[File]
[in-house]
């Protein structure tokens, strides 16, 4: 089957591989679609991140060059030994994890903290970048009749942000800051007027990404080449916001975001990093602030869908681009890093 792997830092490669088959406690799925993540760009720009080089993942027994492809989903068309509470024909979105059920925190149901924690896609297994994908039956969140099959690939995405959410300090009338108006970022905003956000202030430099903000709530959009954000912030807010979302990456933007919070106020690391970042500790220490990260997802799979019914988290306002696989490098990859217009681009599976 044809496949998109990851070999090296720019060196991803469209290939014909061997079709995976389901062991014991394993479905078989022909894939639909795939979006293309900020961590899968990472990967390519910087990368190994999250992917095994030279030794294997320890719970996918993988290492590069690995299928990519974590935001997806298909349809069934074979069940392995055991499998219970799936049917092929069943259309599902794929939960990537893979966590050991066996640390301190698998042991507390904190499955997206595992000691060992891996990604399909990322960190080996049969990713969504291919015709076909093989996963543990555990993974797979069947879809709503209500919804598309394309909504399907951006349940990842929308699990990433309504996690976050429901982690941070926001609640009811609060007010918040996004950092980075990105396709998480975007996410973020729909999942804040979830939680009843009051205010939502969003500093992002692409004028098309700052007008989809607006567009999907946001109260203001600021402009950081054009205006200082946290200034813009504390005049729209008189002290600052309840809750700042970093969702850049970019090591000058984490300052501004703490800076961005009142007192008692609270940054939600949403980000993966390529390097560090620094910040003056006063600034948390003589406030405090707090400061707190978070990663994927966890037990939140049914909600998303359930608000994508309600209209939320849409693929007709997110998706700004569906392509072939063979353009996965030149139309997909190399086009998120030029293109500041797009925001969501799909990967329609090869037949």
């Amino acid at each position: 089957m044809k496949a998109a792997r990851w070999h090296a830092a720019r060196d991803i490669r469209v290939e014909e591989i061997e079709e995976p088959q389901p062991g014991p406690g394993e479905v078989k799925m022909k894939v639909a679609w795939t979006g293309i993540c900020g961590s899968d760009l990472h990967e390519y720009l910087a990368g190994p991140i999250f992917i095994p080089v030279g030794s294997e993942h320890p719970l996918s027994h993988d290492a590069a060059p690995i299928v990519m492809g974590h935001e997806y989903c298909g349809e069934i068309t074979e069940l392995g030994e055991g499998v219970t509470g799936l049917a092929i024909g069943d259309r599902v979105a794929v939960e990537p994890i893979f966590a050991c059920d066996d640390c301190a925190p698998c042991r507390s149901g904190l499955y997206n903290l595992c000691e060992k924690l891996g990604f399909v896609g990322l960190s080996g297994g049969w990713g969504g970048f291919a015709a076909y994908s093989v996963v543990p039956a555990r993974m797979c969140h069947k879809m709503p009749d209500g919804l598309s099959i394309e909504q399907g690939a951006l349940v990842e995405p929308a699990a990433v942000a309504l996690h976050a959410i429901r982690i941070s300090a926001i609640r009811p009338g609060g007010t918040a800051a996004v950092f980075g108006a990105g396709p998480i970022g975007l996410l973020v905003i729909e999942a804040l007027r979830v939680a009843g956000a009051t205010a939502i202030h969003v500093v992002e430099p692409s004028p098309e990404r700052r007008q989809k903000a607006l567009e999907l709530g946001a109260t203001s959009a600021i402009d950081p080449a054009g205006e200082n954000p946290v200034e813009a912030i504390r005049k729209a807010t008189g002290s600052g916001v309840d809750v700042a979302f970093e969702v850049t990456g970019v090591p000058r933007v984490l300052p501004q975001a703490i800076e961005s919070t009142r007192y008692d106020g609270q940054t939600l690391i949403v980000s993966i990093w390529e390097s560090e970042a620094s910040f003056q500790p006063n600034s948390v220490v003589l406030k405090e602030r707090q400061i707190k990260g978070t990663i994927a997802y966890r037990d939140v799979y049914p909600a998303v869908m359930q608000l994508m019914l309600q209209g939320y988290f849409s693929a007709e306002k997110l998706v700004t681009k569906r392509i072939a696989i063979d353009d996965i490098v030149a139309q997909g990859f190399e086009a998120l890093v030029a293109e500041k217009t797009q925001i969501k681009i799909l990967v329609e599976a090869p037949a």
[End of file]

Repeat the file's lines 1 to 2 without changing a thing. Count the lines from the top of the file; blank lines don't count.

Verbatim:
[in-house]
């Protein structure tokens, strides 16, 4: 089957591989679609991140060059030994994890903290970048009749942000800051007027990404080449916001975001990093602030869908681009890093 792997830092490669088959406690799925993540760009720009080089993942027994492809989903068309509470024909979105059920925190149901924690896609297994994908039956969140099959690939995405959410300090009338108006970022905003956000202030430099903000709530959009954000912030807010979302990456933007919070106020690391970042500790220490990260997802799979019914988290306002696989490098990859217009681009599976 044809496949998109990851070999090296720019060196991803469209290939014909061997079709995976389901062991014991394993479905078989022909894939639909795939979006293309900020961590899968990472990967390519910087990368190994999250992917095994030279030794294997320890719970996918993988290492590069690995299928990519974590935001997806298909349809069934074979069940392995055991499998219970799936049917092929069943259309599902794929939960990537893979966590050991066996640390301190698998042991507390904190499955997206595992000691060992891996990604399909990322960190080996049969990713969504291919015709076909093989996963543990555990993974797979069947879809709503209500919804598309394309909504399907951006349940990842929308699990990433309504996690976050429901982690941070926001609640009811609060007010918040996004950092980075990105396709998480975007996410973020729909999942804040979830939680009843009051205010939502969003500093992002692409004028098309700052007008989809607006567009999907946001109260203001600021402009950081054009205006200082946290200034813009504390005049729209008189002290600052309840809750700042970093969702850049970019090591000058984490300052501004703490800076961005009142007192008692609270940054939600949403980000993966390529390097560090620094910040003056006063600034948390003589406030405090707090400061707190978070990663994927966890037990939140049914909600998303359930608000994508309600209209939320849409693929007709997110998706700004569906392509072939063979353009996965030149139309997909190399086009998120030029293109500041797009925001969501799909990967329609090869037949």